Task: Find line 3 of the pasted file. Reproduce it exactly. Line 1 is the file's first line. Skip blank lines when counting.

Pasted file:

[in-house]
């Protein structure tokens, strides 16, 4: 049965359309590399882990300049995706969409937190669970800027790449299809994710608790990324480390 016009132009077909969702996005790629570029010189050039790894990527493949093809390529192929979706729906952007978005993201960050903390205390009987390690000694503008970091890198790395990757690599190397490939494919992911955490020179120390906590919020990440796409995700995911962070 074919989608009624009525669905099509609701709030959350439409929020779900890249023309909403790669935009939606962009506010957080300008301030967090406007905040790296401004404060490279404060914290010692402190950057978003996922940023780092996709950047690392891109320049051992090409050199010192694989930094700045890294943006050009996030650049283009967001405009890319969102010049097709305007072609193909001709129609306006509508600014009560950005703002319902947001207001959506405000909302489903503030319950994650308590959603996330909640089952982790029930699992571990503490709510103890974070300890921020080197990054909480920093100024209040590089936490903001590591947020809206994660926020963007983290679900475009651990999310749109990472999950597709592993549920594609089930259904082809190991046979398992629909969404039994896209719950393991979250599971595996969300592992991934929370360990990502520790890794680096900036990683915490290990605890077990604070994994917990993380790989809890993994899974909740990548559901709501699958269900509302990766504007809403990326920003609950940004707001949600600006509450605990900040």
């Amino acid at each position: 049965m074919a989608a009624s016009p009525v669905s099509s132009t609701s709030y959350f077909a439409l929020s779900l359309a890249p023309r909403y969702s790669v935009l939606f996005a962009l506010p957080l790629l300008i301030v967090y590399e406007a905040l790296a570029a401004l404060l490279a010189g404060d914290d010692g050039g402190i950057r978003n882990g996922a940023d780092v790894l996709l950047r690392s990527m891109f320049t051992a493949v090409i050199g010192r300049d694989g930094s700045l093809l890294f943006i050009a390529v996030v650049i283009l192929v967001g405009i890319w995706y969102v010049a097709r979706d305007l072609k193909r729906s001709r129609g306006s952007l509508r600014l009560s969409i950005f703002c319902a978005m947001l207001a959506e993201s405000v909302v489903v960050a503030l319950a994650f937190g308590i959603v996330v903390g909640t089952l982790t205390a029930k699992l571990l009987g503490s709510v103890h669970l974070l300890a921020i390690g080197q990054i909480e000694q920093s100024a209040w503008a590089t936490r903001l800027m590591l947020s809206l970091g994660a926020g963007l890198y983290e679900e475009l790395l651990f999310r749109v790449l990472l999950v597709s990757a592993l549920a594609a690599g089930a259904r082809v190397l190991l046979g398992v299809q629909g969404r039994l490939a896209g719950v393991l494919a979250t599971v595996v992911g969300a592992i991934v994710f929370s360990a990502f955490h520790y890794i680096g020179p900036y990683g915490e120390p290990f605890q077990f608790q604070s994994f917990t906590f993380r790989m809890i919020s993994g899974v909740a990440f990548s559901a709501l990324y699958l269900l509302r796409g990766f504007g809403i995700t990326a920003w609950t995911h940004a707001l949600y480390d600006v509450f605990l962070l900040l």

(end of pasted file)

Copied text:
């Amino acid at each position: 049965m074919a989608a009624s016009p009525v669905s099509s132009t609701s709030y959350f077909a439409l929020s779900l359309a890249p023309r909403y969702s790669v935009l939606f996005a962009l506010p957080l790629l300008i301030v967090y590399e406007a905040l790296a570029a401004l404060l490279a010189g404060d914290d010692g050039g402190i950057r978003n882990g996922a940023d780092v790894l996709l950047r690392s990527m891109f320049t051992a493949v090409i050199g010192r300049d694989g930094s700045l093809l890294f943006i050009a390529v996030v650049i283009l192929v967001g405009i890319w995706y969102v010049a097709r979706d305007l072609k193909r729906s001709r129609g306006s952007l509508r600014l009560s969409i950005f703002c319902a978005m947001l207001a959506e993201s405000v909302v489903v960050a503030l319950a994650f937190g308590i959603v996330v903390g909640t089952l982790t205390a029930k699992l571990l009987g503490s709510v103890h669970l974070l300890a921020i390690g080197q990054i909480e000694q920093s100024a209040w503008a590089t936490r903001l800027m590591l947020s809206l970091g994660a926020g963007l890198y983290e679900e475009l790395l651990f999310r749109v790449l990472l999950v597709s990757a592993l549920a594609a690599g089930a259904r082809v190397l190991l046979g398992v299809q629909g969404r039994l490939a896209g719950v393991l494919a979250t599971v595996v992911g969300a592992i991934v994710f929370s360990a990502f955490h520790y890794i680096g020179p900036y990683g915490e120390p290990f605890q077990f608790q604070s994994f917990t906590f993380r790989m809890i919020s993994g899974v909740a990440f990548s559901a709501l990324y699958l269900l509302r796409g990766f504007g809403i995700t990326a920003w609950t995911h940004a707001l949600y480390d600006v509450f605990l962070l900040l």